You know you’ve been a literary critic for too long when you start a book at the end. And I don’t mean turning directly to the last page to find out what happens, either. No, I’m talking about the acknowledgements. To the well-trained eye, these thank-you lists – sometimes spare, sometimes gushing – position their author with merciless precision in the literary ecosystem.
So when I flipped to the back of Salley Vickers’ latest novel, I was in for a pleasant surprise because she lists not people but books. Which is apt since The Librarian traces the impact an idealistic young Children’s Librarian has on East Mole, the Wiltshire market town she moves to in 1959. She is Miss Blackwell, a name borrowed from the ‘remarkable’ Children’s Librarian at Vickers’ own local library when she was growing up.
As Vickers explains, ‘It is to Miss Blackwell that I owe many of the books and characters that have informed not only my writing life but probably my whole take on life, what seems to me to matter most, how I brought up my children and how I like to be now with my grandchildren’.
Among those books is Tom’s Midnight Garden by Philippa Pearce, which Vickers bought with a birthday book token when it first came out in 1958. It is, she says, ‘one of the greatest children’s books of all time’.
She learnt to read before she started school using The Tale of Peter Rabbit and others by Beatrix Potter, in whose debt she’ll forever be ‘for so enhancing my vocabulary at a very young age and for her salutary example in the use of cadence’, she confides.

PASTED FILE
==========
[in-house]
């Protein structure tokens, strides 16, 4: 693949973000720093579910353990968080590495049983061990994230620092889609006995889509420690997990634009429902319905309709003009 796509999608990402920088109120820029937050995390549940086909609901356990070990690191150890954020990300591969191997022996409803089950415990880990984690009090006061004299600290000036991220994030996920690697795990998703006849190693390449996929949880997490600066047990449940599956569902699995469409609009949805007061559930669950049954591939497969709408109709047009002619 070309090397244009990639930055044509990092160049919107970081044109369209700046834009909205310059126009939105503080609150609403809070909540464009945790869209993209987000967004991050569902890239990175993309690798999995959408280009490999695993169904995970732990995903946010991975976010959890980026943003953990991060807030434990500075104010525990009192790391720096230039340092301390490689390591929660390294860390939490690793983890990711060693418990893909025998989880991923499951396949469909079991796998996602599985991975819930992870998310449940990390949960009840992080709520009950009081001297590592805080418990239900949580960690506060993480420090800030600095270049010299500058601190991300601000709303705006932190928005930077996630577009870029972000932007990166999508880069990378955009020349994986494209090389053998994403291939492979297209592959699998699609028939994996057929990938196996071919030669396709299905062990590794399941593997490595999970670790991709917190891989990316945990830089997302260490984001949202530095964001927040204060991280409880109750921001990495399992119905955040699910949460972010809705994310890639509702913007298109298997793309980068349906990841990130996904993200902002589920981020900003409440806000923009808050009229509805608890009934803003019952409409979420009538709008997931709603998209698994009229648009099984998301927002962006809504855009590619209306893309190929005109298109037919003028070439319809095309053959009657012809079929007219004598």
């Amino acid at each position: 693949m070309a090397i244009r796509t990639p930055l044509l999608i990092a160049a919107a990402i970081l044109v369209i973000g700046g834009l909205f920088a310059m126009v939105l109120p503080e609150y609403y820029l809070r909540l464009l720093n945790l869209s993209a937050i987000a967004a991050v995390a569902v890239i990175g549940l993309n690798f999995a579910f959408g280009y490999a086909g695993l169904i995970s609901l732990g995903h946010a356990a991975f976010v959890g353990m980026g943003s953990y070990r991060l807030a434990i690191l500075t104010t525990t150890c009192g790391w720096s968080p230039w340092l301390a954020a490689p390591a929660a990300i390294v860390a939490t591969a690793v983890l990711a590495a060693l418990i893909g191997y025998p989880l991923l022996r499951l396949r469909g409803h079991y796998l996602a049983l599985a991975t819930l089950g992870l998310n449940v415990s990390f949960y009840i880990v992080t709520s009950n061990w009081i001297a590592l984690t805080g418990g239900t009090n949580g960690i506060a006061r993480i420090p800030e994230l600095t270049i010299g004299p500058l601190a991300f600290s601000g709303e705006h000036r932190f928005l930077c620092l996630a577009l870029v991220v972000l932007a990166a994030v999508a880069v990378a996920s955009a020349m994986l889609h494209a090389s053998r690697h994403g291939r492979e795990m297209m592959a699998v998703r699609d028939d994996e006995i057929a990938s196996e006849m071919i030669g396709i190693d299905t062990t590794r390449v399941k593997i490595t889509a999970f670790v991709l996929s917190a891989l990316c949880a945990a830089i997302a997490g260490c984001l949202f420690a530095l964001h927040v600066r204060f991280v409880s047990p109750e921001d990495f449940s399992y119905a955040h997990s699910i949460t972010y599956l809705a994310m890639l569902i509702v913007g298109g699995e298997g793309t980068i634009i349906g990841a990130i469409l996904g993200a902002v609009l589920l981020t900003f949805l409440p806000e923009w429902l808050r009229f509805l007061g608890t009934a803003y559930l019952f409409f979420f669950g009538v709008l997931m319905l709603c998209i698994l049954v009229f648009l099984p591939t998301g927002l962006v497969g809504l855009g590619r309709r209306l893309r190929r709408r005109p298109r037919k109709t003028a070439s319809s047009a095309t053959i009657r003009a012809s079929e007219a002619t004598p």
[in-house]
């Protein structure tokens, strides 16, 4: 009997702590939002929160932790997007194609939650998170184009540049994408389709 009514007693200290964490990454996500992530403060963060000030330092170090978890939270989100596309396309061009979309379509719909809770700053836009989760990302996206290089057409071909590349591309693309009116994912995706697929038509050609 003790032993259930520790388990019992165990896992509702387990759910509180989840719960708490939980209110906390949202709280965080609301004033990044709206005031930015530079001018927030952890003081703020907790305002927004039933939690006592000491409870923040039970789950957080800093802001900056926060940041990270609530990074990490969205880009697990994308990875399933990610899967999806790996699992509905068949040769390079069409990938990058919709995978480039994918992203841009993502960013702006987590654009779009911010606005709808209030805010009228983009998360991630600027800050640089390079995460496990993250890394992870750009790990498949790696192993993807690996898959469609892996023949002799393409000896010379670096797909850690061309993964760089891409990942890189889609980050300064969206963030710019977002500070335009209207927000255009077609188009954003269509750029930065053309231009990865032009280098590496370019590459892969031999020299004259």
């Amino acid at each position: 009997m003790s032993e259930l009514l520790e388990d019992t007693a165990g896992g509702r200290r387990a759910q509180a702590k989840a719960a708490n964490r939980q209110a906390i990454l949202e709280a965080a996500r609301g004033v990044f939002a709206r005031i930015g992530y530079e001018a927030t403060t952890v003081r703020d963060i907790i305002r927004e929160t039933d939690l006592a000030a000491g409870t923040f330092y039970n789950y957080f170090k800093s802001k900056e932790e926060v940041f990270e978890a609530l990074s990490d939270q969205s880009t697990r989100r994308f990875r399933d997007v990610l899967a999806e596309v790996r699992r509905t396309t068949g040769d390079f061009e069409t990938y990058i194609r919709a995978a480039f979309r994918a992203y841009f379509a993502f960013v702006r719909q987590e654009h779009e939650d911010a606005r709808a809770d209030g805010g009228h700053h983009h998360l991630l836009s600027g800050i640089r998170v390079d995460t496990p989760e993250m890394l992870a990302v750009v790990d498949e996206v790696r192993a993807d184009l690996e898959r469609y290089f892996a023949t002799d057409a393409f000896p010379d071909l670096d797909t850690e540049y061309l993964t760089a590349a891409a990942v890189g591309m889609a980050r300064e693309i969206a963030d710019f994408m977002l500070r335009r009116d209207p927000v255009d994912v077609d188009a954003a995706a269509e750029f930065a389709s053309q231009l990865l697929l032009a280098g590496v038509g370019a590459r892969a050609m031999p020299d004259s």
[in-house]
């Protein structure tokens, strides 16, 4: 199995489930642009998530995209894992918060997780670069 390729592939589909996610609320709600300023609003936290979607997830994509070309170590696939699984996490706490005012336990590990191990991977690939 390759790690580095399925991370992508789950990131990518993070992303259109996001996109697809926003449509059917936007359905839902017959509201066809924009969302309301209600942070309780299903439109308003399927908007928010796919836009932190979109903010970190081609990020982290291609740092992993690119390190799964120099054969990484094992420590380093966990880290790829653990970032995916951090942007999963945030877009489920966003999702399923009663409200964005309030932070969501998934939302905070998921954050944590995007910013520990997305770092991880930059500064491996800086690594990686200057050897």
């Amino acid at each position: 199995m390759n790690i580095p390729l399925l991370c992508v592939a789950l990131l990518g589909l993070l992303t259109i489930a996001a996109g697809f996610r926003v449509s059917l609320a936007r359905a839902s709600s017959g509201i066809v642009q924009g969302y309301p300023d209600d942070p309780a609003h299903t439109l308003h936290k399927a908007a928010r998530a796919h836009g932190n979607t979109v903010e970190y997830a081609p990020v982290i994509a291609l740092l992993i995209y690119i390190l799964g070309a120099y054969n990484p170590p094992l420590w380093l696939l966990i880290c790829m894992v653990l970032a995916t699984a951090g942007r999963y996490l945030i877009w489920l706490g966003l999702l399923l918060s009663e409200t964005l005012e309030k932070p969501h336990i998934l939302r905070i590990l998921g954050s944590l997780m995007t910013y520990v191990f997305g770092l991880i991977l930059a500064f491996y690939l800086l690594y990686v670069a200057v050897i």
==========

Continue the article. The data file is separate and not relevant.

As for Enid Blyton… The real and the fictional Miss Blackwell both scorn her. For Vickers’ part, she enjoyed them, though her parents wouldn’t have them in the house so she associates them with chocolate spread sandwiches on sliced white bread, another contraband treat that was served up at the friend’s where she read about the Famous Five.
Here is the list of ‘Recommended reading from East Mole Library’ in full:
E. Nesbit, The Treasure Seekers
Tove Janson, Comet in Moominland
Ernest Thomas Seton, The Trail of the Sandhill Stag
Robert Louis Stevenson, Treasure Island
Beatrix Potter, collected works
Gwynedd Rae, Mary Plain books
Rudyard Kipling, Just So Stories, Puck of Pook’s Hill
Mark Twain, Huckleberry Finn
George MacDoland, The Princess and Curdie, At the Back of the North Wind
Erich Kästner, Emil and the Detectives
Eric Linklater, The Wind on the Moon
Munro Leaf, The Story of Ferdinand
Andrew Laing, The Blue, Brown, Olive and Lilac Fairy books
Arthur Ransome, Swallows and Amazons and following stories
Mary Norton, The Borrowers, The Borrowers Afield
P.L. Travers, Mary Poppins, Mary Poppins Comes Back, Mary Poppins Opens the Door
Norman Lindsay, The Magic Pudding
Norman Hunter, The Incredible Adventures of Professor Branestawm
Leila Berg, Trust Chunky, Little Pete Stories
Philippa Pearce, The Minnow on the Say, Tom’s Midnight Garden
Susan Coolidge, What Katy Did, What Katy Did at School, What Katy Did Next
C.S. Lewis, the collected Narnia
Jack London, White Fang
Noel Straetfield, Ballet Shoes, White Boots
T.H. White, The Once and Future King
Lewis Carroll, Alice’s Adventures in Wonderland, Through the Looking-Glass and What Alice Found There
Geoffrey Trease, Cue for Treason
Charles Dickens, A Tale of Two Cities
Dodie Smith, I Capture the Castle
Dr Seuss, How the Grinch Stole Christmas
L.M. Montgomery, Anne of Green Gables series
J.B.S. Haldane, My Friend Mr Leakey